1. What are the forensic accounting core curricula components and knowledge? And, what is the nature of the integrated interdisciplinary knowledge that is included in forensic accounting curricula components? (first paper, chapter 3 of the thesis)
2. What factors influence the development of forensic accounting curricula? (second paper, chapter 4 of the thesis)
3. What are the features and the signature of forensic accounting pedagogies? (third paper, chapter 5 of the thesis)

The first paper captures the structure of forensic accounting curricula within educational programs offered by Australian universities. Using qualitative thematic analysis, a website analysis of the 40 Australian universities is undertaken and provides an understanding of the core and interdisciplinary topics of forensic accounting curricula. The findings suggest a lack of emphasis on law knowledge, business valuation, and IT forensic integration. Courses emphasise fraud as the core content knowledge while criminology and ethics are considered to be interdisciplinary components. The findings also reveal variations in curricula design and content knowledge. These findings suggest an epistemological uncertainty within forensic accounting education. The paper provides directions for educators to assist in developing forensic accounting programs. This paper also sets the stage for an empirical journey regarding further studies in this field, in the face of the continued demand for, and the growing importance of, forensic accounting education.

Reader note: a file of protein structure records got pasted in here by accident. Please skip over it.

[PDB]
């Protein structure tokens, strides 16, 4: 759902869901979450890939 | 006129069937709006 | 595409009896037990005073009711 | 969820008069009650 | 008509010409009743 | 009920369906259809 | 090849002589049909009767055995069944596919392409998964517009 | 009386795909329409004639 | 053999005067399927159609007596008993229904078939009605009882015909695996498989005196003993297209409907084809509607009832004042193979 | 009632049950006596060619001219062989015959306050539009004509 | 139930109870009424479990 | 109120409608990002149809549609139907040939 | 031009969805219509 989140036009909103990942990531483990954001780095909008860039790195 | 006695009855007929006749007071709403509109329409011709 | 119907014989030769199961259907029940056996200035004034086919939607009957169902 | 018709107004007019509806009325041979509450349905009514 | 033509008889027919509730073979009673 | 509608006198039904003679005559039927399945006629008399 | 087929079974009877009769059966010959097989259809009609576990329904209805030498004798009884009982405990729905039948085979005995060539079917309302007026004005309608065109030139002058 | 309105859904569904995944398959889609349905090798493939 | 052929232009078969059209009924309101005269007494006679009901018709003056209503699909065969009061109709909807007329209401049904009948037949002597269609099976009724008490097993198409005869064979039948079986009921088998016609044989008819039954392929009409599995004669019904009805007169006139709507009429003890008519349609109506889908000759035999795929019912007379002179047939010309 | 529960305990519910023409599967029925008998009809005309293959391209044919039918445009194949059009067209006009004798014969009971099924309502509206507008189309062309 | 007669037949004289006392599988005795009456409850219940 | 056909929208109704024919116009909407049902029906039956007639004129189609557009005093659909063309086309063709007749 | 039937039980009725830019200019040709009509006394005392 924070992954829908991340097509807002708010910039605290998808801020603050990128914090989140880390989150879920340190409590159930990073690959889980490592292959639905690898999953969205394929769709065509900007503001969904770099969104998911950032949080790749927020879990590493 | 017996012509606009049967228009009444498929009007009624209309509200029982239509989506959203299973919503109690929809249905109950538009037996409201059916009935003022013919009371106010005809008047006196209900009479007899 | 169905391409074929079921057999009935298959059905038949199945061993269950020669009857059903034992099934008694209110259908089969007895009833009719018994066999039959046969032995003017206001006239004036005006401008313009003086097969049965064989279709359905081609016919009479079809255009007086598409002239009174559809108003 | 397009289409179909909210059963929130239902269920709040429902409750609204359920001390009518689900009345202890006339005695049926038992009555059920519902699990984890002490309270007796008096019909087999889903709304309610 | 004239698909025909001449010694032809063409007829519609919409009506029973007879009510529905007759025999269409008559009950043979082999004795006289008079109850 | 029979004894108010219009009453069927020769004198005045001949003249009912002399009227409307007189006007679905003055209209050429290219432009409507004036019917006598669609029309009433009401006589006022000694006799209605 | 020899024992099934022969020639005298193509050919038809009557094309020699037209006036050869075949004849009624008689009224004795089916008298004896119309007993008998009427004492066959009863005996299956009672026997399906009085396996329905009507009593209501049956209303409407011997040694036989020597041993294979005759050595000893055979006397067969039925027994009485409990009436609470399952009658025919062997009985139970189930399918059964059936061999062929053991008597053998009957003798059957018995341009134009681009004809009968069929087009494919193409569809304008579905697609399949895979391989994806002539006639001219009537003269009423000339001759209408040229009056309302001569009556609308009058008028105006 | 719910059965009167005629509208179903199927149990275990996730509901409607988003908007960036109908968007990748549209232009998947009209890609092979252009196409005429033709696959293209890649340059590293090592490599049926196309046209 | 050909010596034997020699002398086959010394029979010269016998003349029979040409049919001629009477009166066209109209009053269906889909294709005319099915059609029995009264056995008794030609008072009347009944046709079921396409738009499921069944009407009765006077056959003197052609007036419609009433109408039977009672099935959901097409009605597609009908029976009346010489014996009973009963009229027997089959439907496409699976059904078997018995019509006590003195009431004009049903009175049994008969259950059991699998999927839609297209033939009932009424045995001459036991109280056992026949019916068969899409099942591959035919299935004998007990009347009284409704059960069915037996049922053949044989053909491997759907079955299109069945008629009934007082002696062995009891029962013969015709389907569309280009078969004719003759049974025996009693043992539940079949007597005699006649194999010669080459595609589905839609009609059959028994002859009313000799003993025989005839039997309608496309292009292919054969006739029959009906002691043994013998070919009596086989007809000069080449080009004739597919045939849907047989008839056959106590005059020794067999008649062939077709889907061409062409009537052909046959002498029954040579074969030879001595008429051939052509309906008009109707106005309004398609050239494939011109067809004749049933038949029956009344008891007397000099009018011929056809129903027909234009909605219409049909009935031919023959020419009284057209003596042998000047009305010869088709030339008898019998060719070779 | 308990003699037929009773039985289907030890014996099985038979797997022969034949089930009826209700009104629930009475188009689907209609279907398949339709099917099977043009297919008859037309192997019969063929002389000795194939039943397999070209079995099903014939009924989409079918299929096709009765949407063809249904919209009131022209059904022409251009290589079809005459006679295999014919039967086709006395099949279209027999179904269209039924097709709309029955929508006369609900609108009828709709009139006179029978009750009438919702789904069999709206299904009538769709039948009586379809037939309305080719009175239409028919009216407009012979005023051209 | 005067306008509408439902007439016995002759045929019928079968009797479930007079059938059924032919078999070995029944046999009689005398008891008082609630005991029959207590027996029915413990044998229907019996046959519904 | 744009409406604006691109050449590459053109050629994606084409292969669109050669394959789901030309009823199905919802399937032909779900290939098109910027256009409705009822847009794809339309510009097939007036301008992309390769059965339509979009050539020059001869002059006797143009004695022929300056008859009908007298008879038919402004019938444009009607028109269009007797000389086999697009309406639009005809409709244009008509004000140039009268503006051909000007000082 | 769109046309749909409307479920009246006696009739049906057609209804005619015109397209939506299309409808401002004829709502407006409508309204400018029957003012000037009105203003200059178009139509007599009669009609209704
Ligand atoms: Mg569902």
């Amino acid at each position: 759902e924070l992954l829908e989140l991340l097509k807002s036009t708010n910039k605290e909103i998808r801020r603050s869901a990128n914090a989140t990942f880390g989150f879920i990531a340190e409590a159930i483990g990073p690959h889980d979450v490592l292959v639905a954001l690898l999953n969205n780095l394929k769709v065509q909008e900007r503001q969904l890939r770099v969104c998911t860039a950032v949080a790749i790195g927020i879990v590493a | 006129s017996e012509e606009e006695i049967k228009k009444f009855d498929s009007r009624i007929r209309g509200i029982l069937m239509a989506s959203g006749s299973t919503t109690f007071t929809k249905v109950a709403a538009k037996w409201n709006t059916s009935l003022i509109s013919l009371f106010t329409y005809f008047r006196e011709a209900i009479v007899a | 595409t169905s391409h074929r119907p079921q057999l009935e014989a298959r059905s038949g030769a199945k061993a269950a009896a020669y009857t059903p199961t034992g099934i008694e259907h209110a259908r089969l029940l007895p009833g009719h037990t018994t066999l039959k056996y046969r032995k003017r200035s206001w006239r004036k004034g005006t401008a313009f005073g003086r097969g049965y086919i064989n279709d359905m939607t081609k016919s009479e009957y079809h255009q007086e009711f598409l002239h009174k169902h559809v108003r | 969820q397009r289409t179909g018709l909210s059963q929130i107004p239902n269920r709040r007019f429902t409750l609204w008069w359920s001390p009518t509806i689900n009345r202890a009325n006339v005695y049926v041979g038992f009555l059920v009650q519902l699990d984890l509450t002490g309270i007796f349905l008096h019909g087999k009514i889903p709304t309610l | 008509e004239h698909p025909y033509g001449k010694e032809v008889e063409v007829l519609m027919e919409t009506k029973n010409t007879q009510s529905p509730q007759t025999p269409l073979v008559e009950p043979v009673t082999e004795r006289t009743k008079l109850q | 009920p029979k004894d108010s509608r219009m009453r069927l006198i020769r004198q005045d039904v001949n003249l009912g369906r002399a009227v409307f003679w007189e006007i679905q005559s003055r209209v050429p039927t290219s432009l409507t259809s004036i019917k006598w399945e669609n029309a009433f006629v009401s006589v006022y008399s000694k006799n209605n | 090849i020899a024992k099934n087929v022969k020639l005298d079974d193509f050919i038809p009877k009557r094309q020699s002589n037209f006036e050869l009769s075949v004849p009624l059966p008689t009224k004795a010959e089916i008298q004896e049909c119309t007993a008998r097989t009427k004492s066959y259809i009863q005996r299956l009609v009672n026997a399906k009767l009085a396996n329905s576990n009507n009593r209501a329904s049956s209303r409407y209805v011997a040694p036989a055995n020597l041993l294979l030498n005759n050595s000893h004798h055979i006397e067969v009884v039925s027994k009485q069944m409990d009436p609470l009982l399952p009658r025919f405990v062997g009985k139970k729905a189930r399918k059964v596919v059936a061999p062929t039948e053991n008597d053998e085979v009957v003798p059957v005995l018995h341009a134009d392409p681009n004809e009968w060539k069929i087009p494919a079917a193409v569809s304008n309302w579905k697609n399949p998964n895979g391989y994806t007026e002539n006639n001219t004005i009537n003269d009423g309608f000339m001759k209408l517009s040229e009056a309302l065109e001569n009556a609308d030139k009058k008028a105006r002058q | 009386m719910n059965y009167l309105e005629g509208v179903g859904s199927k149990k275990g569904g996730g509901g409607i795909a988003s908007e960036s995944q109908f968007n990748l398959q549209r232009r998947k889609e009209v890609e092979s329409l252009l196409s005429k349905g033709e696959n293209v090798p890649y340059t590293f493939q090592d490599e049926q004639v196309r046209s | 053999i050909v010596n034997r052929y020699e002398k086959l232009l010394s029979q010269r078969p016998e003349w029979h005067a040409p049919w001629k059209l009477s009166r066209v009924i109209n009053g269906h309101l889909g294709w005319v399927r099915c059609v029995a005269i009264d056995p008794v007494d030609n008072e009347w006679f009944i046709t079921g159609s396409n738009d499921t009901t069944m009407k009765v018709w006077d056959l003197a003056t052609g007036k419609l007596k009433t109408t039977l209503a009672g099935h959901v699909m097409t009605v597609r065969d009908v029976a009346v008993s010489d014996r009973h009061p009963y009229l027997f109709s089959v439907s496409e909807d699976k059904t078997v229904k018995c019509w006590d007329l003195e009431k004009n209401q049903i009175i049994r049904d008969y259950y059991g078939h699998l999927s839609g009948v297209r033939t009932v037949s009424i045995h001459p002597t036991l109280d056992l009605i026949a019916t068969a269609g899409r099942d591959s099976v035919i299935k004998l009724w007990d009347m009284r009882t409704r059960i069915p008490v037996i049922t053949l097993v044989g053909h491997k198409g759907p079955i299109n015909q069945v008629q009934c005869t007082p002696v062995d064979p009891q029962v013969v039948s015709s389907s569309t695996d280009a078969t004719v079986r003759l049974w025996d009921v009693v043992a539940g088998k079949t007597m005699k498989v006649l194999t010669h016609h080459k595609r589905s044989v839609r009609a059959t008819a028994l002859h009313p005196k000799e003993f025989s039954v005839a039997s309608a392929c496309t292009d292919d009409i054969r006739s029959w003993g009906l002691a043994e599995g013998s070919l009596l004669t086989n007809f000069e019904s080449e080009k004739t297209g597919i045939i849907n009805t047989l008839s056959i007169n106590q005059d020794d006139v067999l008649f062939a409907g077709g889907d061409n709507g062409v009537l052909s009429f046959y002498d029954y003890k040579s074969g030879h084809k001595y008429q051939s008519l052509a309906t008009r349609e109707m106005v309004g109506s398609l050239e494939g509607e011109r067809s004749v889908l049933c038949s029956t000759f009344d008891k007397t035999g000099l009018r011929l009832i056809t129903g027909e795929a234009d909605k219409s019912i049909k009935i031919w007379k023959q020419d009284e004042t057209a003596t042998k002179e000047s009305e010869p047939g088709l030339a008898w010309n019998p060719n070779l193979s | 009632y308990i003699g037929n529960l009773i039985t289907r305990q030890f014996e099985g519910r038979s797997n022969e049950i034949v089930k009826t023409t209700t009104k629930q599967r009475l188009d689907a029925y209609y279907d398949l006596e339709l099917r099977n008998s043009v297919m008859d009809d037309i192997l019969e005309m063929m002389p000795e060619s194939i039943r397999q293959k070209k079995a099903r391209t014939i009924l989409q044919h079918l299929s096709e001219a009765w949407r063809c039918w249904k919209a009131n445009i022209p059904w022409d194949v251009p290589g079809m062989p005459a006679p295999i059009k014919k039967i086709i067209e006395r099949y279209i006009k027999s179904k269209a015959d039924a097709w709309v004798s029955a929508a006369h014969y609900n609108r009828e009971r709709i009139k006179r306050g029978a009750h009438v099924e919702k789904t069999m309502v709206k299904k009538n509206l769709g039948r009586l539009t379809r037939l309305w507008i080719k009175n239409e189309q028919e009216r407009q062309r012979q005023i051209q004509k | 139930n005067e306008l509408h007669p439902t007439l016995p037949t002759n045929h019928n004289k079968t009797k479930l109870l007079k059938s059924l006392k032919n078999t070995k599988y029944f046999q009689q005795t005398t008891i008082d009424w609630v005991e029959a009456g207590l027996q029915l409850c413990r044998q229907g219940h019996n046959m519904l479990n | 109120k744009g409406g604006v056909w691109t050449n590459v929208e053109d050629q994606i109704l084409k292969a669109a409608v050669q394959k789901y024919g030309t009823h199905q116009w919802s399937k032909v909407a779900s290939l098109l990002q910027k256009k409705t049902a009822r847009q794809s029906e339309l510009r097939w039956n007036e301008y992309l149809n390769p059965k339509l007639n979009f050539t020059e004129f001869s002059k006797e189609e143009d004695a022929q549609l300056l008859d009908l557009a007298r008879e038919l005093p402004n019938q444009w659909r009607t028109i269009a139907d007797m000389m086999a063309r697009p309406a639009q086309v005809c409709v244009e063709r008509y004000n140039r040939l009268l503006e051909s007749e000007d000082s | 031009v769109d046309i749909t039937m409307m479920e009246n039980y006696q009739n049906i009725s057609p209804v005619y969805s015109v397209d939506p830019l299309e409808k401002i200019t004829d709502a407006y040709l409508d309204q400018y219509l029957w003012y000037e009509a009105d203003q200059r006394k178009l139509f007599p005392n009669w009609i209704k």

The second paper addresses a theoretical question within a specific context; what factors influence the development of forensic accounting curricula? Based on Bernstein’s (1996, 1999 and 2000) theoretical lens of the pedagogic device and knowledge structure, the research question is explored using a qualitative case study to collect the perspectives of practitioners and academics. This evidence is supported with data collected from Australian university websites. The findings indicate that there are different factors that influence the formation process of forensic accounting curricula. Further, the horizontal structure of forensic accounting is seen as highly segmented, and this is reflected in curricula that lack coherence and cohesion. This suggests that the forensic accounting curricula in Australian universities encompass a variety of teleological, epistemological, and ontological positions. As a result, it is identified that there was inconsistency around the nature and purpose of forensic accounting topics within courses and programs of study. Further inconsistency results from the bureaucratic system within which universities operate. These inconsistencies resulted in academics teaching and writing forensic accounting courses primarily based on their own epistemological roots and knowledge base or reflecting their particular university philosophy.